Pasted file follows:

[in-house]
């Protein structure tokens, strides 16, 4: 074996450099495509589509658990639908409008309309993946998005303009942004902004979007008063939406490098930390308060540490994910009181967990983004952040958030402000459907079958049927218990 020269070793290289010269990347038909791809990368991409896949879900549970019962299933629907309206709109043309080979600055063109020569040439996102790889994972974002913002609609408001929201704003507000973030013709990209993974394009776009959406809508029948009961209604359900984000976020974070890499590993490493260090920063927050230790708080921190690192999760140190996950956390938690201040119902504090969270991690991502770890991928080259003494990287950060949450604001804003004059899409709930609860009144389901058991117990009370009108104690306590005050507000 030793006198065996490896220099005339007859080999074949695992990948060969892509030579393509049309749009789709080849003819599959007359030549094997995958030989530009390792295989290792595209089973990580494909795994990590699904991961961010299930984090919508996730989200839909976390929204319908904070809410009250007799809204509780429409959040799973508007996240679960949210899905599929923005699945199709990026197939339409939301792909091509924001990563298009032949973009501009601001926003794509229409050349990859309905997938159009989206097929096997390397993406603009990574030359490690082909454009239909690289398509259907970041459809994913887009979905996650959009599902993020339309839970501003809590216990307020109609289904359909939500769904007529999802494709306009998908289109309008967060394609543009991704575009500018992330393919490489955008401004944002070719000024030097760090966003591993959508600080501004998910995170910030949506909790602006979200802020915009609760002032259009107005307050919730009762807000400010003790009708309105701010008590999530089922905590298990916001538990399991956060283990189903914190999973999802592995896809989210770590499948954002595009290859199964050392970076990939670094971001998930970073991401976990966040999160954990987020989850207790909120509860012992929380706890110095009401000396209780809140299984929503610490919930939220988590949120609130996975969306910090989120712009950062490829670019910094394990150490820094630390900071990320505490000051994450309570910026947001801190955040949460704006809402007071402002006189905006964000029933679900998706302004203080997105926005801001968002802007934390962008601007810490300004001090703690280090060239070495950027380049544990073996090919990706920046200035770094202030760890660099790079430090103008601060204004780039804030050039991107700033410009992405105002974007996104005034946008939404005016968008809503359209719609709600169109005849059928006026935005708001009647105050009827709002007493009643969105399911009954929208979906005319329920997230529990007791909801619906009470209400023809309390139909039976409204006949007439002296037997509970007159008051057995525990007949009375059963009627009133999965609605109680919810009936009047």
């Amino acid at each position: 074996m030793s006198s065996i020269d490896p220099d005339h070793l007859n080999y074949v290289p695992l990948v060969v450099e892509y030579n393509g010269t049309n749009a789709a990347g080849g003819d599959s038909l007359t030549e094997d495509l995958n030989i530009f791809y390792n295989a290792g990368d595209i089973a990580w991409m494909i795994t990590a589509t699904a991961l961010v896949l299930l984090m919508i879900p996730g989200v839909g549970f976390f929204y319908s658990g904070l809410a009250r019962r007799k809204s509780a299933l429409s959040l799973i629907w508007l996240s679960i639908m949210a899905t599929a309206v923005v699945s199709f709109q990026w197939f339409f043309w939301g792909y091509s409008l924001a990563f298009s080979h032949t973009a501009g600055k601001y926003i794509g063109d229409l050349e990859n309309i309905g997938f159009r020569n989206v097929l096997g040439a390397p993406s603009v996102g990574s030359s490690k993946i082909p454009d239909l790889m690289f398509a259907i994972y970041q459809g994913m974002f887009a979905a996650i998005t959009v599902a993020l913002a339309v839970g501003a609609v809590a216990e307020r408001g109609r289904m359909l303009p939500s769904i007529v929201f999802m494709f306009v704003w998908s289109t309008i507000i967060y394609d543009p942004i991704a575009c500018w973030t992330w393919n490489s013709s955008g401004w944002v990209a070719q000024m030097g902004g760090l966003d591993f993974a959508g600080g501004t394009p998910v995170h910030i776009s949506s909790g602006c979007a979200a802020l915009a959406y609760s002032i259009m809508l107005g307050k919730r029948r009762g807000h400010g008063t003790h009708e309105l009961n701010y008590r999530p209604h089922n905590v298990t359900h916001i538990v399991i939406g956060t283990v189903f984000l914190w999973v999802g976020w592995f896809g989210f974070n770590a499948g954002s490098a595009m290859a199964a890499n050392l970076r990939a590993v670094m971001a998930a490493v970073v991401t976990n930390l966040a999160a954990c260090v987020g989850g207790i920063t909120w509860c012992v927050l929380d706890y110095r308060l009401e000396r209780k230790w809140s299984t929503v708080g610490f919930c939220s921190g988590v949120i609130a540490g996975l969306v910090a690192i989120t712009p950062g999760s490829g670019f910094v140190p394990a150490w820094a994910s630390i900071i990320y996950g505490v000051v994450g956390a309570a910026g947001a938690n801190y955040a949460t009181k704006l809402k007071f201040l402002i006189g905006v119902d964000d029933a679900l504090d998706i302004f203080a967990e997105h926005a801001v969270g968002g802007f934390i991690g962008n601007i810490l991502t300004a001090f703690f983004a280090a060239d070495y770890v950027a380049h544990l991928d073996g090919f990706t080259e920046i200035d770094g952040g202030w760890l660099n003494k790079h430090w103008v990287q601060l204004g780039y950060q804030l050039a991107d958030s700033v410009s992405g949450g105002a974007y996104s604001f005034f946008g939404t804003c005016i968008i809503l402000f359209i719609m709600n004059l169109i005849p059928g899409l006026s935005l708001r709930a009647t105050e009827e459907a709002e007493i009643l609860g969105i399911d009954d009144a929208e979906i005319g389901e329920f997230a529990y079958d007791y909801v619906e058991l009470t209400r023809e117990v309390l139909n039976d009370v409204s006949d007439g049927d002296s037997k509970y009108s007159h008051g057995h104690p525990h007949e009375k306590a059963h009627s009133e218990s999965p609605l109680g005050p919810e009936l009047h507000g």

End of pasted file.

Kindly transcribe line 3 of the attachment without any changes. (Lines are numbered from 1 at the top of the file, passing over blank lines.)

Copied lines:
């Amino acid at each position: 074996m030793s006198s065996i020269d490896p220099d005339h070793l007859n080999y074949v290289p695992l990948v060969v450099e892509y030579n393509g010269t049309n749009a789709a990347g080849g003819d599959s038909l007359t030549e094997d495509l995958n030989i530009f791809y390792n295989a290792g990368d595209i089973a990580w991409m494909i795994t990590a589509t699904a991961l961010v896949l299930l984090m919508i879900p996730g989200v839909g549970f976390f929204y319908s658990g904070l809410a009250r019962r007799k809204s509780a299933l429409s959040l799973i629907w508007l996240s679960i639908m949210a899905t599929a309206v923005v699945s199709f709109q990026w197939f339409f043309w939301g792909y091509s409008l924001a990563f298009s080979h032949t973009a501009g600055k601001y926003i794509g063109d229409l050349e990859n309309i309905g997938f159009r020569n989206v097929l096997g040439a390397p993406s603009v996102g990574s030359s490690k993946i082909p454009d239909l790889m690289f398509a259907i994972y970041q459809g994913m974002f887009a979905a996650i998005t959009v599902a993020l913002a339309v839970g501003a609609v809590a216990e307020r408001g109609r289904m359909l303009p939500s769904i007529v929201f999802m494709f306009v704003w998908s289109t309008i507000i967060y394609d543009p942004i991704a575009c500018w973030t992330w393919n490489s013709s955008g401004w944002v990209a070719q000024m030097g902004g760090l966003d591993f993974a959508g600080g501004t394009p998910v995170h910030i776009s949506s909790g602006c979007a979200a802020l915009a959406y609760s002032i259009m809508l107005g307050k919730r029948r009762g807000h400010g008063t003790h009708e309105l009961n701010y008590r999530p209604h089922n905590v298990t359900h916001i538990v399991i939406g956060t283990v189903f984000l914190w999973v999802g976020w592995f896809g989210f974070n770590a499948g954002s490098a595009m290859a199964a890499n050392l970076r990939a590993v670094m971001a998930a490493v970073v991401t976990n930390l966040a999160a954990c260090v987020g989850g207790i920063t909120w509860c012992v927050l929380d706890y110095r308060l009401e000396r209780k230790w809140s299984t929503v708080g610490f919930c939220s921190g988590v949120i609130a540490g996975l969306v910090a690192i989120t712009p950062g999760s490829g670019f910094v140190p394990a150490w820094a994910s630390i900071i990320y996950g505490v000051v994450g956390a309570a910026g947001a938690n801190y955040a949460t009181k704006l809402k007071f201040l402002i006189g905006v119902d964000d029933a679900l504090d998706i302004f203080a967990e997105h926005a801001v969270g968002g802007f934390i991690g962008n601007i810490l991502t300004a001090f703690f983004a280090a060239d070495y770890v950027a380049h544990l991928d073996g090919f990706t080259e920046i200035d770094g952040g202030w760890l660099n003494k790079h430090w103008v990287q601060l204004g780039y950060q804030l050039a991107d958030s700033v410009s992405g949450g105002a974007y996104s604001f005034f946008g939404t804003c005016i968008i809503l402000f359209i719609m709600n004059l169109i005849p059928g899409l006026s935005l708001r709930a009647t105050e009827e459907a709002e007493i009643l609860g969105i399911d009954d009144a929208e979906i005319g389901e329920f997230a529990y079958d007791y909801v619906e058991l009470t209400r023809e117990v309390l139909n039976d009370v409204s006949d007439g049927d002296s037997k509970y009108s007159h008051g057995h104690p525990h007949e009375k306590a059963h009627s009133e218990s999965p609605l109680g005050p919810e009936l009047h507000g």